Casey Brett Q&A: The MLB on FanDuel, internationalization and sports betting advertising

June 26, 2023
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Casey Brett, SVP of Business Development at MLB, spoke exclusively to Gaming America about how America's Pastime has integrated with sports betting.

What have been the effects of the partnership that MLB and FanDuel have had since 2019?

Tremendous. We really like the fact that they view betting as a great form of entertainment and have done it in a responsible way. There are great opportunities for convergence and they’re not just a sports betting company anymore. They have the FanDuel TV platform; their ringer partnership is very exciting, it’s a sports betting editorial publication that has a lot of really great traction with a number of sports fans. Given all those different touchpoints, given the fact that they're the market leader, and given they have so many fans of other sports, like football, the NBA and the NHL, we see this as not only a great commercial partner for us, but also a great partner for us to grow fandom in and grow our audience.

It's becoming increasingly clear for us that we should still be trying to engage with traditional NFL fans and getting them to watch a little bit more baseball. The same goes with basketball. Betting is a really unique opportunity to do that because of the fact gambling becomes something, when done in the right way, that can be fun across sports. You may not even need to have deep insights about a sport, but it's fun to place a fun entertainment wager on another sport from time to time. Over 95% of DraftKings’ customer base has placed at least one wager on baseball. They've been great partners and we love their team.

What about growing that fandom in international markets? Have you seen much betting in other countries on Major League Baseball?

We like to consider ourselves a global sport. However, I think we still have a very high level of penetration primarily in Latin America. We have seen betting be a great form of fan engagement. We have partnerships with Betcris and had Tab previously down in Australia. Through those partnerships and working collaboratively, we have seen baseball sports betting be a great way to continue to grow our audience. It's something where I think we're still very much in the early stages. The UK is actually a priority market for us. For the people who are looking for action, our benefit really comes from the number of events we have – the volume of games we play. We play every single day across the summer. Luckily for us, the same exact initiatives that we're running domestically should apply to international markets.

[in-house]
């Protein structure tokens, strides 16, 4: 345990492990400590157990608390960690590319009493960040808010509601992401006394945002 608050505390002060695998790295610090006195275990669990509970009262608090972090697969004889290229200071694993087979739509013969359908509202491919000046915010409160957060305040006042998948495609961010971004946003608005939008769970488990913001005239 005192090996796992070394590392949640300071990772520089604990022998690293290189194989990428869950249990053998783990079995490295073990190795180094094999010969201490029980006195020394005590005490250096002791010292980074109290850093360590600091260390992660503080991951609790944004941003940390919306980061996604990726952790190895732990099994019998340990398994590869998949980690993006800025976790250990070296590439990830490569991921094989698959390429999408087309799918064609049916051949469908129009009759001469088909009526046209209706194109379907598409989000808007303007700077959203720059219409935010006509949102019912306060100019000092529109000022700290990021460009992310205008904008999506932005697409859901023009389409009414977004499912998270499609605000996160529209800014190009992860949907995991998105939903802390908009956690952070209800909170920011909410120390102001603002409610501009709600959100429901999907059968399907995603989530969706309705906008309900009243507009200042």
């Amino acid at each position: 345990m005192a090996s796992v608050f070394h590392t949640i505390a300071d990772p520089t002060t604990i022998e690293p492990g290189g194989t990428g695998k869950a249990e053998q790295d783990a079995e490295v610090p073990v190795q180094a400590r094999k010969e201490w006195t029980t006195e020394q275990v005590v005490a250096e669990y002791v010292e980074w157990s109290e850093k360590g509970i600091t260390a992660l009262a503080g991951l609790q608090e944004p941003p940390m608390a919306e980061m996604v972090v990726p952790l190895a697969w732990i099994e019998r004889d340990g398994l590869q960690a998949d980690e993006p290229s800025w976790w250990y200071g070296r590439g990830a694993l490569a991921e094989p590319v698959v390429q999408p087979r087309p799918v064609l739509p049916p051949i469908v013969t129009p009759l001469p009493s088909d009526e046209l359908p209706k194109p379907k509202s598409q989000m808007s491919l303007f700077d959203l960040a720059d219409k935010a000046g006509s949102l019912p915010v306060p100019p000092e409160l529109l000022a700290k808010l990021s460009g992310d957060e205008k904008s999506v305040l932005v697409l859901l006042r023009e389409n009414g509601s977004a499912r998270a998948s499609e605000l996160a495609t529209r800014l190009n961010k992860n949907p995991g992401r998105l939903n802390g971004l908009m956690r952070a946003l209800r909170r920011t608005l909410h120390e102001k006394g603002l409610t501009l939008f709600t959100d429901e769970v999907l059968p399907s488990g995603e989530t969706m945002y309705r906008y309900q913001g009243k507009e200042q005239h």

What are some of the changes you've already had to make in sports betting, advertising or in sponsorship partnerships?

We're actually fortunate that we haven't had to take a step back. We purposely started off with a very limited amount of inventory and that was literally back in 2019. We have slowly but surely opened up slightly more and more opportunities for clubs based on their feedback, based on operator feedback, based on where other leagues were going. From a benchmarking perspective, it went back to that collaboration with leagues to sort of think holistically about the right balance point. I think we're comfortable with the volumes and limitations we set in place. Am I going to say that that's never going to change? No.

I think it's going to be something where we continue to look into whether or not we're getting a pulse on consumers, whether they think there's too much advertising or not enough. I think we've done a good enough job of making sure it's phased and very measured. There have been some instances where different legislative groups or regulators started to inquire and look into the amount of gambling advertising. But the good thing is that, from all of our conversations, they do understand that the leagues put really good provisions in place, and they see some of the work we've done with our responsible gaming code of conduct that's really set good standards across the industry.

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